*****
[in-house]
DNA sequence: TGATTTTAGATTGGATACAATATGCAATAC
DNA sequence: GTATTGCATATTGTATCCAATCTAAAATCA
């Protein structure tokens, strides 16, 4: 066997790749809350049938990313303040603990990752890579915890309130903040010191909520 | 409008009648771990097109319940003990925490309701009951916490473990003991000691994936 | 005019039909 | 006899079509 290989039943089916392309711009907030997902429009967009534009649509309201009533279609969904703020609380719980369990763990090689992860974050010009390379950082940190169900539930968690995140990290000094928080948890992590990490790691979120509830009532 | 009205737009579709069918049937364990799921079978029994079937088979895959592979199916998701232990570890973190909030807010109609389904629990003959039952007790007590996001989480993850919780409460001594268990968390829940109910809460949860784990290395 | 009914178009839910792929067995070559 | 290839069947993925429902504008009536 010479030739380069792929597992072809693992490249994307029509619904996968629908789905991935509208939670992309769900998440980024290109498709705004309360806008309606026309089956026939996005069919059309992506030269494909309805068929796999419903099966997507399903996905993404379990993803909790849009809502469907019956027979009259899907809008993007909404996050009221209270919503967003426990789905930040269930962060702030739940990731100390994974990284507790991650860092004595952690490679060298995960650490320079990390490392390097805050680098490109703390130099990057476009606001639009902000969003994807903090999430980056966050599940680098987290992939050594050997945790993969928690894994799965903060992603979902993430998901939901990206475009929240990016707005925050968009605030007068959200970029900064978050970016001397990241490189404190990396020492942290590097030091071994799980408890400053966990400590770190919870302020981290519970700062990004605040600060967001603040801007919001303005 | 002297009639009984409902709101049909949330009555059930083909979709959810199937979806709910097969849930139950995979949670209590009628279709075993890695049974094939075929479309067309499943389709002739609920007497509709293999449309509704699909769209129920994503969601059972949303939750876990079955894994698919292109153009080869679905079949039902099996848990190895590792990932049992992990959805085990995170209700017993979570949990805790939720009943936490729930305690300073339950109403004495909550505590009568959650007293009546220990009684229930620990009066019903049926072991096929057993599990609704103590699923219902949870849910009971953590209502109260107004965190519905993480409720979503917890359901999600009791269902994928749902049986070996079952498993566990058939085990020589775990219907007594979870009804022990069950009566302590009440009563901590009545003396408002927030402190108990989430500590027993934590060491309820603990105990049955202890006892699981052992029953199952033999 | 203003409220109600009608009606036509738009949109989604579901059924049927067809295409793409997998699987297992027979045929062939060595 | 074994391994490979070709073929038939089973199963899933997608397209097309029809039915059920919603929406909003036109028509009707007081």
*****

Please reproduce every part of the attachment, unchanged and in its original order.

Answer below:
[in-house]
DNA sequence: TGATTTTAGATTGGATACAATATGCAATAC
DNA sequence: GTATTGCATATTGTATCCAATCTAAAATCA
């Protein structure tokens, strides 16, 4: 066997790749809350049938990313303040603990990752890579915890309130903040010191909520 | 409008009648771990097109319940003990925490309701009951916490473990003991000691994936 | 005019039909 | 006899079509 290989039943089916392309711009907030997902429009967009534009649509309201009533279609969904703020609380719980369990763990090689992860974050010009390379950082940190169900539930968690995140990290000094928080948890992590990490790691979120509830009532 | 009205737009579709069918049937364990799921079978029994079937088979895959592979199916998701232990570890973190909030807010109609389904629990003959039952007790007590996001989480993850919780409460001594268990968390829940109910809460949860784990290395 | 009914178009839910792929067995070559 | 290839069947993925429902504008009536 010479030739380069792929597992072809693992490249994307029509619904996968629908789905991935509208939670992309769900998440980024290109498709705004309360806008309606026309089956026939996005069919059309992506030269494909309805068929796999419903099966997507399903996905993404379990993803909790849009809502469907019956027979009259899907809008993007909404996050009221209270919503967003426990789905930040269930962060702030739940990731100390994974990284507790991650860092004595952690490679060298995960650490320079990390490392390097805050680098490109703390130099990057476009606001639009902000969003994807903090999430980056966050599940680098987290992939050594050997945790993969928690894994799965903060992603979902993430998901939901990206475009929240990016707005925050968009605030007068959200970029900064978050970016001397990241490189404190990396020492942290590097030091071994799980408890400053966990400590770190919870302020981290519970700062990004605040600060967001603040801007919001303005 | 002297009639009984409902709101049909949330009555059930083909979709959810199937979806709910097969849930139950995979949670209590009628279709075993890695049974094939075929479309067309499943389709002739609920007497509709293999449309509704699909769209129920994503969601059972949303939750876990079955894994698919292109153009080869679905079949039902099996848990190895590792990932049992992990959805085990995170209700017993979570949990805790939720009943936490729930305690300073339950109403004495909550505590009568959650007293009546220990009684229930620990009066019903049926072991096929057993599990609704103590699923219902949870849910009971953590209502109260107004965190519905993480409720979503917890359901999600009791269902994928749902049986070996079952498993566990058939085990020589775990219907007594979870009804022990069950009566302590009440009563901590009545003396408002927030402190108990989430500590027993934590060491309820603990105990049955202890006892699981052992029953199952033999 | 203003409220109600009608009606036509738009949109989604579901059924049927067809295409793409997998699987297992027979045929062939060595 | 074994391994490979070709073929038939089973199963899933997608397209097309029809039915059920919603929406909003036109028509009707007081």